Background: The modeling of dynamic systems requires estimating kinetic parameters from experimentally measured time-courses. Conventional global optimization methods used for parameter estimation, e.g. genetic algorithms (GA), consume enormous computational time because they require iterative numerical integrations for differential equations. When the target model is stiff, the computational time for reaching a solution increases further. Results: In an attempt to solve this problem, we explored a learning technique that uses radial basis function networks (RBFN) to achieve a parameter estimation for biochemical models. RBFN reduce the number of numerical integrations by replacing derivatives with slopes derived from the distribution of searching points. To introduce a slight search bias, we implemented additional data selection using a GA that searches data-sparse areas at low computational cost. In addition, we adopted logarithmic transformation that smoothes the fitness surface to obtain a solution simply. We conducted numerical experiments to validate our methods and compared the results with those obtained by GA. We found that the calculation time decreased by more than 50% and the convergence rate increased from 60% to 90%. Conclusion: In this work, our RBFN technique was effective for parameter optimization of stiff biochemical models.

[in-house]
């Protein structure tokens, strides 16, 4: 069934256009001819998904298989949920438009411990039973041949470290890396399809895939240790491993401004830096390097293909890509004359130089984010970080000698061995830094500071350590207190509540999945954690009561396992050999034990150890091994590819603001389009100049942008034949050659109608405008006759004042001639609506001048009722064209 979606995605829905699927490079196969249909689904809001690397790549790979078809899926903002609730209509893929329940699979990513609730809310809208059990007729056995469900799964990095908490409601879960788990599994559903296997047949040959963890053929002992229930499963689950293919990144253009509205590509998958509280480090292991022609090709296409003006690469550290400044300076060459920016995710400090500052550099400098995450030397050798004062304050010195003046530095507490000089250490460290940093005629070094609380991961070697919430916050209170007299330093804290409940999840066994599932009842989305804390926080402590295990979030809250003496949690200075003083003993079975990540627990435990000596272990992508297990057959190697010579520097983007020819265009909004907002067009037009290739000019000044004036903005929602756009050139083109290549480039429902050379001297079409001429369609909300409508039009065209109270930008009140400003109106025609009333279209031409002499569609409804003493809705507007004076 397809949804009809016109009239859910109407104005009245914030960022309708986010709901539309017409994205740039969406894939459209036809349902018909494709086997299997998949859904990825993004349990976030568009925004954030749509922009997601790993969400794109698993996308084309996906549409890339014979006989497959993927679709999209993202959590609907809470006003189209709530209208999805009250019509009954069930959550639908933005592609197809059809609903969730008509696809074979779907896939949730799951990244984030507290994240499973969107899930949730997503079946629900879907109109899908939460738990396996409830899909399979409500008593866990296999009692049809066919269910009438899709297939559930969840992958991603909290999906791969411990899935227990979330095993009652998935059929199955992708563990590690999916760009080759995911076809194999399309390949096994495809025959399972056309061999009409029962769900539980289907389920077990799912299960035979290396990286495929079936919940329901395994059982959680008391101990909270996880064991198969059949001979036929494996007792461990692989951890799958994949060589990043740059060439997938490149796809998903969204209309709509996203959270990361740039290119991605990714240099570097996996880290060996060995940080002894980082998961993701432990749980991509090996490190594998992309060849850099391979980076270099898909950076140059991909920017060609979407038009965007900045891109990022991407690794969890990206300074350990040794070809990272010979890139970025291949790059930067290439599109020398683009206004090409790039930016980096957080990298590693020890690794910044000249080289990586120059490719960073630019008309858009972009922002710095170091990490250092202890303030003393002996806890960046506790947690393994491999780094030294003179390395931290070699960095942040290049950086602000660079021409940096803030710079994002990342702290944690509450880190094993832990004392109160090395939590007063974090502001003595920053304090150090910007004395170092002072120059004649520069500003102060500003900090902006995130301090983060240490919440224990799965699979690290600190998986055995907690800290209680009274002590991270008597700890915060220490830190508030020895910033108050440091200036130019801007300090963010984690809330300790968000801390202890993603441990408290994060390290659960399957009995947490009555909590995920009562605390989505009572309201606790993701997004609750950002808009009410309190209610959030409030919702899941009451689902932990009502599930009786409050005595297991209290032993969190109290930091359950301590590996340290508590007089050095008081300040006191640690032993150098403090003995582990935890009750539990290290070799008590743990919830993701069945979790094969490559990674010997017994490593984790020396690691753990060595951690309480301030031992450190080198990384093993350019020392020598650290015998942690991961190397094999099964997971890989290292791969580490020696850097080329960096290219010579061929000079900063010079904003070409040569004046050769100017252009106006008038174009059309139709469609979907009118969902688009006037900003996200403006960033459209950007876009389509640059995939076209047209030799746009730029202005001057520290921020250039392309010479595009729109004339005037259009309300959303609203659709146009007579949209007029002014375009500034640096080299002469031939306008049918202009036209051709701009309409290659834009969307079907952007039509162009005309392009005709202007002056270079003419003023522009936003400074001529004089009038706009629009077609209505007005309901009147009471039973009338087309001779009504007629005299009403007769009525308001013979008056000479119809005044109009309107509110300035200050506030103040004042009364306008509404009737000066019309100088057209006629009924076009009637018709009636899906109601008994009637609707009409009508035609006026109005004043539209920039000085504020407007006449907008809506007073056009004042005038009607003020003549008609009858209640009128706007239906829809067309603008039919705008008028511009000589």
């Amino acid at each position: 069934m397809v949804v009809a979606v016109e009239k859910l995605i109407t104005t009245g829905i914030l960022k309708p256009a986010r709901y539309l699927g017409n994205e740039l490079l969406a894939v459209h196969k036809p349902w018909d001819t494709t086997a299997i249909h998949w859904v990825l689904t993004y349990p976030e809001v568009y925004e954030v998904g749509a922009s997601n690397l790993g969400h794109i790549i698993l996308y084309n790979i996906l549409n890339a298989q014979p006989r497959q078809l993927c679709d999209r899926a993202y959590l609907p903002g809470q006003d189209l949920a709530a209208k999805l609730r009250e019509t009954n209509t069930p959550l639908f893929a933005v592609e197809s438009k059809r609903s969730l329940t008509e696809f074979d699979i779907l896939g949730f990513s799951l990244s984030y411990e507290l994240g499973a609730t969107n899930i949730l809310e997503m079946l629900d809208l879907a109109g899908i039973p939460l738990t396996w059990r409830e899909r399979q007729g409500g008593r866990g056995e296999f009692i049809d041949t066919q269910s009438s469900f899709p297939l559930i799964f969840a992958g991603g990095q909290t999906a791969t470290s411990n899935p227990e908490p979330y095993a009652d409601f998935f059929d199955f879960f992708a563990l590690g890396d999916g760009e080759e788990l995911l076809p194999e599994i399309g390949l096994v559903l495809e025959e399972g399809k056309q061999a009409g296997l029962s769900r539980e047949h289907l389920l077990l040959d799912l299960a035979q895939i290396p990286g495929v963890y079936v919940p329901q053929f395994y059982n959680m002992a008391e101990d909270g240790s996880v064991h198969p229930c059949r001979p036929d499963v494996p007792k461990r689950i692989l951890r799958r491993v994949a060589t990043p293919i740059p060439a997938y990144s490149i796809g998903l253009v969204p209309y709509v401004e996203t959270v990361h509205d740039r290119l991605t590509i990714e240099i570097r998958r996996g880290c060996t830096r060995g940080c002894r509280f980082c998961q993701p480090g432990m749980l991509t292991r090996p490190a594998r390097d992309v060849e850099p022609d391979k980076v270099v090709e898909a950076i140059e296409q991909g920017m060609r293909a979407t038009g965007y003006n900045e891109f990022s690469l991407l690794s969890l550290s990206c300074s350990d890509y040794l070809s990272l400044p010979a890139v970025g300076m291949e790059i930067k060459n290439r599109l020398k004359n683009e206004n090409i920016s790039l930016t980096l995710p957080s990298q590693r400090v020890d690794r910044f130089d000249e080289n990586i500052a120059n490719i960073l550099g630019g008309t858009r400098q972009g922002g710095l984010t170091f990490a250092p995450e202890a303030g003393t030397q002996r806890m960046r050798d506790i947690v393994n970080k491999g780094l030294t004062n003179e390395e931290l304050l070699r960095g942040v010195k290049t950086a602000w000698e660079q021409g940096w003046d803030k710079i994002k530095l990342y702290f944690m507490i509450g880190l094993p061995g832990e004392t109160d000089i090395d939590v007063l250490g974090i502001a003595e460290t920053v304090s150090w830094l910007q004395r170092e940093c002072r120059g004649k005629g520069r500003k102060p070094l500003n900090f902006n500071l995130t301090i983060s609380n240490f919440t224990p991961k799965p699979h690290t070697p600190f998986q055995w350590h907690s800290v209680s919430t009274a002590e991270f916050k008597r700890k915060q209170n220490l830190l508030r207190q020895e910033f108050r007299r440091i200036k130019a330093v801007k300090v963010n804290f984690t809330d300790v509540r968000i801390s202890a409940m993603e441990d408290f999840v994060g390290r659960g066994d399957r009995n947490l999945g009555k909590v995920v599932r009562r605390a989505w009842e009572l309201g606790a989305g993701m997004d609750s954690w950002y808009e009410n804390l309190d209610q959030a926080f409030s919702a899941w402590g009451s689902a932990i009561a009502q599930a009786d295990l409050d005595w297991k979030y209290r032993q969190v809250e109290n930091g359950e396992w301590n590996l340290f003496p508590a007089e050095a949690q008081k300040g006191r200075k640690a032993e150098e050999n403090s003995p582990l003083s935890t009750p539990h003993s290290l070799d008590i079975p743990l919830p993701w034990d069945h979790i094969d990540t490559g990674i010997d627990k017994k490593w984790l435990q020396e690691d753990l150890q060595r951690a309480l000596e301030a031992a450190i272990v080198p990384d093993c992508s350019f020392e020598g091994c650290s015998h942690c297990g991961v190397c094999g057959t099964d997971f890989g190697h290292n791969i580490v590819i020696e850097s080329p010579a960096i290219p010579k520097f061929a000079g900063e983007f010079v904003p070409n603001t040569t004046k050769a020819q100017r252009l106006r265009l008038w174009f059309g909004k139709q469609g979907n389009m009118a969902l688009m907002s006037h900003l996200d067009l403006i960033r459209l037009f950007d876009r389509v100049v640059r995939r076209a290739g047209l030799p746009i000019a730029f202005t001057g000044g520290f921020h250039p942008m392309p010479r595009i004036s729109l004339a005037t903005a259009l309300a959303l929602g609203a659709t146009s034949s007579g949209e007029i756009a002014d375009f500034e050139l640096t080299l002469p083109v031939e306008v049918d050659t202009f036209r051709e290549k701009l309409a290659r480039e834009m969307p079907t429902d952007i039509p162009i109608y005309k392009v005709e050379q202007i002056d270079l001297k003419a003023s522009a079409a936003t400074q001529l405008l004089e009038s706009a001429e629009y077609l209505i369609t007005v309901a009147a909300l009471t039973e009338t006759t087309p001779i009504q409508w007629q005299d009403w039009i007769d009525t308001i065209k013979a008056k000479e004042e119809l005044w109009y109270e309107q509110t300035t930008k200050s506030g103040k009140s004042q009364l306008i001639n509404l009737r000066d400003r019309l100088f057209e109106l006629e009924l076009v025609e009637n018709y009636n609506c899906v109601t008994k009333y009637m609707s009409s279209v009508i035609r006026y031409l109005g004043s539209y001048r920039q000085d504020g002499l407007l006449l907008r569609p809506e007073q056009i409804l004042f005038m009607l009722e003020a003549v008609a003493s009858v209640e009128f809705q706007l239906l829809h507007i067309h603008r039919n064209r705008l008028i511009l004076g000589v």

ASJC Scopus subject areas
- Structural Biology
- Molecular Biology
- Computer Science Applications
- Applied Mathematics